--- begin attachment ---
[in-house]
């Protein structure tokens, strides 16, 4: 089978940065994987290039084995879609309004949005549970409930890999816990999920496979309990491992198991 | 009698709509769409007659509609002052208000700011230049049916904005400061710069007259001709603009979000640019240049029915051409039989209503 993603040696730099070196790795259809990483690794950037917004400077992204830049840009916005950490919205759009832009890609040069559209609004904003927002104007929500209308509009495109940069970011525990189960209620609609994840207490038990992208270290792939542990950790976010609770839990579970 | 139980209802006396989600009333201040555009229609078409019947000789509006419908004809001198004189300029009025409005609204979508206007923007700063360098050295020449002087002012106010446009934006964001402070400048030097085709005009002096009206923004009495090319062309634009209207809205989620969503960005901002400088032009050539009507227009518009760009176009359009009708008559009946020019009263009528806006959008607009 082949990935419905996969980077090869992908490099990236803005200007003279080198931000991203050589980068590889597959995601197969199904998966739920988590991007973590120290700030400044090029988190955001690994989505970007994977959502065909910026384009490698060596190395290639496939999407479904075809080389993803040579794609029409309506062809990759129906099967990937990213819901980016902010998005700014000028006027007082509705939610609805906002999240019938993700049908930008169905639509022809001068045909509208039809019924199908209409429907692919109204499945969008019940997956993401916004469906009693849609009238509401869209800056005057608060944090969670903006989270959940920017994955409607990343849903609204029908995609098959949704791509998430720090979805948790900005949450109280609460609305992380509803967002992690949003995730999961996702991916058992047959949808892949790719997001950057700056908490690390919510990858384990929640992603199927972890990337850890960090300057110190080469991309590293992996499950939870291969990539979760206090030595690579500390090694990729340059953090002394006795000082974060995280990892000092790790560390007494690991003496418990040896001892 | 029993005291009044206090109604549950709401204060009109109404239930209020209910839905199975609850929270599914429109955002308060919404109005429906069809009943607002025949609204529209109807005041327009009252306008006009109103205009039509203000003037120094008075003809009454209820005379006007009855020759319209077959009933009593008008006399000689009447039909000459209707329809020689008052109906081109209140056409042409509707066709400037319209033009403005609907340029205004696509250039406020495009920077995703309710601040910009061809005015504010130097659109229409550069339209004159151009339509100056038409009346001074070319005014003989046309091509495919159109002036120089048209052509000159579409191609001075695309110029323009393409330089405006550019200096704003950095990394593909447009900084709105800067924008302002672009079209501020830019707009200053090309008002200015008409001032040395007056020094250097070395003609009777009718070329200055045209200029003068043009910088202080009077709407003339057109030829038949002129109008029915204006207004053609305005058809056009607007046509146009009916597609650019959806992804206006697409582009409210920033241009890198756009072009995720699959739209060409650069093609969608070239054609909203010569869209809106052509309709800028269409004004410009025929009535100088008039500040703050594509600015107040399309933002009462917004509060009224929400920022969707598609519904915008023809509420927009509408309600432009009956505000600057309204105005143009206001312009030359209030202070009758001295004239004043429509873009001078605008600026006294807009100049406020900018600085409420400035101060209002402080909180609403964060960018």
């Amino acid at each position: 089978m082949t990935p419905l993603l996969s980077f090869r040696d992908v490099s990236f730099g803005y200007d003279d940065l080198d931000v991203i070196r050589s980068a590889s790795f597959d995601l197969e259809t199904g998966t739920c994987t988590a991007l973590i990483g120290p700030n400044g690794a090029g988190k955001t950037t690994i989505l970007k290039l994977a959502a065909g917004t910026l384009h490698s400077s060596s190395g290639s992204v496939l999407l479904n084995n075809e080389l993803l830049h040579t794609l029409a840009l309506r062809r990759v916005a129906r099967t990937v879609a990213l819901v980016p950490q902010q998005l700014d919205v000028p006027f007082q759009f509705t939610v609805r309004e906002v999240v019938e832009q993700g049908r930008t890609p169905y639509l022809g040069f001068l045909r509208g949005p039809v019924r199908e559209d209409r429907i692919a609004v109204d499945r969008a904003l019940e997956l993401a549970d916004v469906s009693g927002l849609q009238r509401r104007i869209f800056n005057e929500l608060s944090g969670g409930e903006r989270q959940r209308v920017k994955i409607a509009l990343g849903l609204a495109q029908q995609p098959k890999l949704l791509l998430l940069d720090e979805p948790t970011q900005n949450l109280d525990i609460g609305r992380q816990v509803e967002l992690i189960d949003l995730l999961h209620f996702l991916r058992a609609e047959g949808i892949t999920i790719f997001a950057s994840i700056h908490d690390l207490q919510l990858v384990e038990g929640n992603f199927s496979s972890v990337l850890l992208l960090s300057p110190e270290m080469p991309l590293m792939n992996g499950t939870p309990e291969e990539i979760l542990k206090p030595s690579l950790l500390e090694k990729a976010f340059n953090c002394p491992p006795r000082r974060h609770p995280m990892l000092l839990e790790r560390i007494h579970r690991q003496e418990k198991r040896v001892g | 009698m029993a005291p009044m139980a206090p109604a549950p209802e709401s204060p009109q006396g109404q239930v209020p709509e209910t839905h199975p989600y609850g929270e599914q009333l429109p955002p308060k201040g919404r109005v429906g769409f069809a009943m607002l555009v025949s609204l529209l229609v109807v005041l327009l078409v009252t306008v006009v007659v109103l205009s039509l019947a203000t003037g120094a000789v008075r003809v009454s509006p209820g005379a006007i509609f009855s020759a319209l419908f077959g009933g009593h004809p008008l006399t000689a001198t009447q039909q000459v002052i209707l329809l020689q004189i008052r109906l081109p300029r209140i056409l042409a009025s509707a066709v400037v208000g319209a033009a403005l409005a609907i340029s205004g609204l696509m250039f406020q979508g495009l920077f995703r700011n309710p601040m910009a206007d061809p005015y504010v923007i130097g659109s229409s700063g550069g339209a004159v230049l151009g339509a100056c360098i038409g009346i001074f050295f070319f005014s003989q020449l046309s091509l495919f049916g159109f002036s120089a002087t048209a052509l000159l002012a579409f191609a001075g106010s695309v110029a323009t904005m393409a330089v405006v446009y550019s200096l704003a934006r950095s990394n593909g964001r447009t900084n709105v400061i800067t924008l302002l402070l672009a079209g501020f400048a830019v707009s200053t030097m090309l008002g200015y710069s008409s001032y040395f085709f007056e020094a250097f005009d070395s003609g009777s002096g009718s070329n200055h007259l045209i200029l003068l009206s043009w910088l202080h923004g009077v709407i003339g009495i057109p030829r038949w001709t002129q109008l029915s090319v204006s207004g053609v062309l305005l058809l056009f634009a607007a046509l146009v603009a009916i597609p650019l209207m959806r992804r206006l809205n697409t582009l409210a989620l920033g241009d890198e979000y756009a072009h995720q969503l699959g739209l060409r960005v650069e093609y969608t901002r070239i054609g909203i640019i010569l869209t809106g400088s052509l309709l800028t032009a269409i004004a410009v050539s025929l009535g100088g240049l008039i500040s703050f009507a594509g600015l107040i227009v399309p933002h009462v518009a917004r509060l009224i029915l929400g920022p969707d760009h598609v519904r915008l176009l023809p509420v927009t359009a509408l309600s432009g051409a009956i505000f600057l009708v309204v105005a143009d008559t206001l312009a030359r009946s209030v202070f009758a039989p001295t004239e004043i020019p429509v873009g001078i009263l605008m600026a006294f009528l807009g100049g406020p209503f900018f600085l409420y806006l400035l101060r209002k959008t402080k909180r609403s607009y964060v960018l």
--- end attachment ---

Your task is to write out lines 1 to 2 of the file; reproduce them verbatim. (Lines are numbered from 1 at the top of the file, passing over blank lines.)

[in-house]
């Protein structure tokens, strides 16, 4: 089978940065994987290039084995879609309004949005549970409930890999816990999920496979309990491992198991 | 009698709509769409007659509609002052208000700011230049049916904005400061710069007259001709603009979000640019240049029915051409039989209503 993603040696730099070196790795259809990483690794950037917004400077992204830049840009916005950490919205759009832009890609040069559209609004904003927002104007929500209308509009495109940069970011525990189960209620609609994840207490038990992208270290792939542990950790976010609770839990579970 | 139980209802006396989600009333201040555009229609078409019947000789509006419908004809001198004189300029009025409005609204979508206007923007700063360098050295020449002087002012106010446009934006964001402070400048030097085709005009002096009206923004009495090319062309634009209207809205989620969503960005901002400088032009050539009507227009518009760009176009359009009708008559009946020019009263009528806006959008607009 082949990935419905996969980077090869992908490099990236803005200007003279080198931000991203050589980068590889597959995601197969199904998966739920988590991007973590120290700030400044090029988190955001690994989505970007994977959502065909910026384009490698060596190395290639496939999407479904075809080389993803040579794609029409309506062809990759129906099967990937990213819901980016902010998005700014000028006027007082509705939610609805906002999240019938993700049908930008169905639509022809001068045909509208039809019924199908209409429907692919109204499945969008019940997956993401916004469906009693849609009238509401869209800056005057608060944090969670903006989270959940920017994955409607990343849903609204029908995609098959949704791509998430720090979805948790900005949450109280609460609305992380509803967002992690949003995730999961996702991916058992047959949808892949790719997001950057700056908490690390919510990858384990929640992603199927972890990337850890960090300057110190080469991309590293992996499950939870291969990539979760206090030595690579500390090694990729340059953090002394006795000082974060995280990892000092790790560390007494690991003496418990040896001892 | 029993005291009044206090109604549950709401204060009109109404239930209020209910839905199975609850929270599914429109955002308060919404109005429906069809009943607002025949609204529209109807005041327009009252306008006009109103205009039509203000003037120094008075003809009454209820005379006007009855020759319209077959009933009593008008006399000689009447039909000459209707329809020689008052109906081109209140056409042409509707066709400037319209033009403005609907340029205004696509250039406020495009920077995703309710601040910009061809005015504010130097659109229409550069339209004159151009339509100056038409009346001074070319005014003989046309091509495919159109002036120089048209052509000159579409191609001075695309110029323009393409330089405006550019200096704003950095990394593909447009900084709105800067924008302002672009079209501020830019707009200053090309008002200015008409001032040395007056020094250097070395003609009777009718070329200055045209200029003068043009910088202080009077709407003339057109030829038949002129109008029915204006207004053609305005058809056009607007046509146009009916597609650019959806992804206006697409582009409210920033241009890198756009072009995720699959739209060409650069093609969608070239054609909203010569869209809106052509309709800028269409004004410009025929009535100088008039500040703050594509600015107040399309933002009462917004509060009224929400920022969707598609519904915008023809509420927009509408309600432009009956505000600057309204105005143009206001312009030359209030202070009758001295004239004043429509873009001078605008600026006294807009100049406020900018600085409420400035101060209002402080909180609403964060960018």